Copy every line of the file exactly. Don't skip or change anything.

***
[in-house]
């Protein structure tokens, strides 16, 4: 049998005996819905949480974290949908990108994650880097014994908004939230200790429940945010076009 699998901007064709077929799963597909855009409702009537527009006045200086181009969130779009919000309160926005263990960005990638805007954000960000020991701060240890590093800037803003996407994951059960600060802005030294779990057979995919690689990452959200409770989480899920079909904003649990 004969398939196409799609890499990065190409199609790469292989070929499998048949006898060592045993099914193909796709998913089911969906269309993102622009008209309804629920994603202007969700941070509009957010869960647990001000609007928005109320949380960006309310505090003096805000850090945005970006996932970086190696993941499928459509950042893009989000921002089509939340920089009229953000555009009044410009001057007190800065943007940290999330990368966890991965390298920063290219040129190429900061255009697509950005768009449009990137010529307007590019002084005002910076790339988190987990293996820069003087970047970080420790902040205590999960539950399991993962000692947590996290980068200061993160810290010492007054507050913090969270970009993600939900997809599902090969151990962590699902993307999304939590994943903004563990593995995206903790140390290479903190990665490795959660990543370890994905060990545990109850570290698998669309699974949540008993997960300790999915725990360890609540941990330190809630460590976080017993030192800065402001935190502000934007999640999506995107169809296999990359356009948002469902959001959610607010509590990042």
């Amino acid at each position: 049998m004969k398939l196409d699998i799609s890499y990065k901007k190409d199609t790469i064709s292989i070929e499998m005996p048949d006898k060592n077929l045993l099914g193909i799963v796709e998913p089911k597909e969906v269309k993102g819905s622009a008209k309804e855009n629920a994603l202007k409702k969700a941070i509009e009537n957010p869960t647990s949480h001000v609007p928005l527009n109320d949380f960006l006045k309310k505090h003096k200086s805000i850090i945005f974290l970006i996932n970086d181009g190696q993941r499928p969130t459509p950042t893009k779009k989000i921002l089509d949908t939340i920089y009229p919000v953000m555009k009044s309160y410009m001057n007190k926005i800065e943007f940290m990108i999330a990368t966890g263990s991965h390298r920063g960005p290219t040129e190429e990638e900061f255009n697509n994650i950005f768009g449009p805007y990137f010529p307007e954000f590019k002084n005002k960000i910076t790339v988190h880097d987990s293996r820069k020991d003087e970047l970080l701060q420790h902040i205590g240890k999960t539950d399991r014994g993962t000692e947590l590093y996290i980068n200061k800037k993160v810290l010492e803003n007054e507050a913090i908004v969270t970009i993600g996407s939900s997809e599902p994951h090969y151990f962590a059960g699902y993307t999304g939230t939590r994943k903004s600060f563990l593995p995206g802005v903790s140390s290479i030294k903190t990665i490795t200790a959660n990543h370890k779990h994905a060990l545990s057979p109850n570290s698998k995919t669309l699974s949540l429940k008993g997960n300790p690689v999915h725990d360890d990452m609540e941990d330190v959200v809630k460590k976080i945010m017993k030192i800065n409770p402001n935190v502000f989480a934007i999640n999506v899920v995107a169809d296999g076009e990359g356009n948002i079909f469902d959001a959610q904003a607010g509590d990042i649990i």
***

[in-house]
């Protein structure tokens, strides 16, 4: 049998005996819905949480974290949908990108994650880097014994908004939230200790429940945010076009 699998901007064709077929799963597909855009409702009537527009006045200086181009969130779009919000309160926005263990960005990638805007954000960000020991701060240890590093800037803003996407994951059960600060802005030294779990057979995919690689990452959200409770989480899920079909904003649990 004969398939196409799609890499990065190409199609790469292989070929499998048949006898060592045993099914193909796709998913089911969906269309993102622009008209309804629920994603202007969700941070509009957010869960647990001000609007928005109320949380960006309310505090003096805000850090945005970006996932970086190696993941499928459509950042893009989000921002089509939340920089009229953000555009009044410009001057007190800065943007940290999330990368966890991965390298920063290219040129190429900061255009697509950005768009449009990137010529307007590019002084005002910076790339988190987990293996820069003087970047970080420790902040205590999960539950399991993962000692947590996290980068200061993160810290010492007054507050913090969270970009993600939900997809599902090969151990962590699902993307999304939590994943903004563990593995995206903790140390290479903190990665490795959660990543370890994905060990545990109850570290698998669309699974949540008993997960300790999915725990360890609540941990330190809630460590976080017993030192800065402001935190502000934007999640999506995107169809296999990359356009948002469902959001959610607010509590990042």
């Amino acid at each position: 049998m004969k398939l196409d699998i799609s890499y990065k901007k190409d199609t790469i064709s292989i070929e499998m005996p048949d006898k060592n077929l045993l099914g193909i799963v796709e998913p089911k597909e969906v269309k993102g819905s622009a008209k309804e855009n629920a994603l202007k409702k969700a941070i509009e009537n957010p869960t647990s949480h001000v609007p928005l527009n109320d949380f960006l006045k309310k505090h003096k200086s805000i850090i945005f974290l970006i996932n970086d181009g190696q993941r499928p969130t459509p950042t893009k779009k989000i921002l089509d949908t939340i920089y009229p919000v953000m555009k009044s309160y410009m001057n007190k926005i800065e943007f940290m990108i999330a990368t966890g263990s991965h390298r920063g960005p290219t040129e190429e990638e900061f255009n697509n994650i950005f768009g449009p805007y990137f010529p307007e954000f590019k002084n005002k960000i910076t790339v988190h880097d987990s293996r820069k020991d003087e970047l970080l701060q420790h902040i205590g240890k999960t539950d399991r014994g993962t000692e947590l590093y996290i980068n200061k800037k993160v810290l010492e803003n007054e507050a913090i908004v969270t970009i993600g996407s939900s997809e599902p994951h090969y151990f962590a059960g699902y993307t999304g939230t939590r994943k903004s600060f563990l593995p995206g802005v903790s140390s290479i030294k903190t990665i490795t200790a959660n990543h370890k779990h994905a060990l545990s057979p109850n570290s698998k995919t669309l699974s949540l429940k008993g997960n300790p690689v999915h725990d360890d990452m609540e941990d330190v959200v809630k460590k976080i945010m017993k030192i800065n409770p402001n935190v502000f989480a934007i999640n999506v899920v995107a169809d296999g076009e990359g356009n948002i079909f469902d959001a959610q904003a607010g509590d990042i649990i």